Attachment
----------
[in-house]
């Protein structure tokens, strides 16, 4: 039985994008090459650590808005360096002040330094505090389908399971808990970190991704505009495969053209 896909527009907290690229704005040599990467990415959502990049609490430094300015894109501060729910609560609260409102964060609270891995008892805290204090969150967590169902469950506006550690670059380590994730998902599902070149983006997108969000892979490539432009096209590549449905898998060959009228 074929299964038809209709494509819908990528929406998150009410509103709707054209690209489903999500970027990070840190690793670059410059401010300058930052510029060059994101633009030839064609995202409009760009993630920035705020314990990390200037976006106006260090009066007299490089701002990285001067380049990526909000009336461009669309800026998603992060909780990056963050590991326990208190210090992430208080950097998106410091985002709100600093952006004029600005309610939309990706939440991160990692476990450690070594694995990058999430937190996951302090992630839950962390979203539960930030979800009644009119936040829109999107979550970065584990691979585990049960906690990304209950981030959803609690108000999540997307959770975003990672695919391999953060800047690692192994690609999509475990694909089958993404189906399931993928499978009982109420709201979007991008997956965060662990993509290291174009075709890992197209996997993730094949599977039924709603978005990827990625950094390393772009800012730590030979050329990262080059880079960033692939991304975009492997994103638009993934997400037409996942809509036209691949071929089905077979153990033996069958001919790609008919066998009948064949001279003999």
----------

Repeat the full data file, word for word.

[in-house]
């Protein structure tokens, strides 16, 4: 039985994008090459650590808005360096002040330094505090389908399971808990970190991704505009495969053209 896909527009907290690229704005040599990467990415959502990049609490430094300015894109501060729910609560609260409102964060609270891995008892805290204090969150967590169902469950506006550690670059380590994730998902599902070149983006997108969000892979490539432009096209590549449905898998060959009228 074929299964038809209709494509819908990528929406998150009410509103709707054209690209489903999500970027990070840190690793670059410059401010300058930052510029060059994101633009030839064609995202409009760009993630920035705020314990990390200037976006106006260090009066007299490089701002990285001067380049990526909000009336461009669309800026998603992060909780990056963050590991326990208190210090992430208080950097998106410091985002709100600093952006004029600005309610939309990706939440991160990692476990450690070594694995990058999430937190996951302090992630839950962390979203539960930030979800009644009119936040829109999107979550970065584990691979585990049960906690990304209950981030959803609690108000999540997307959770975003990672695919391999953060800047690692192994690609999509475990694909089958993404189906399931993928499978009982109420709201979007991008997956965060662990993509290291174009075709890992197209996997993730094949599977039924709603978005990827990625950094390393772009800012730590030979050329990262080059880079960033692939991304975009492997994103638009993934997400037409996942809509036209691949071929089905077979153990033996069958001919790609008919066998009948064949001279003999």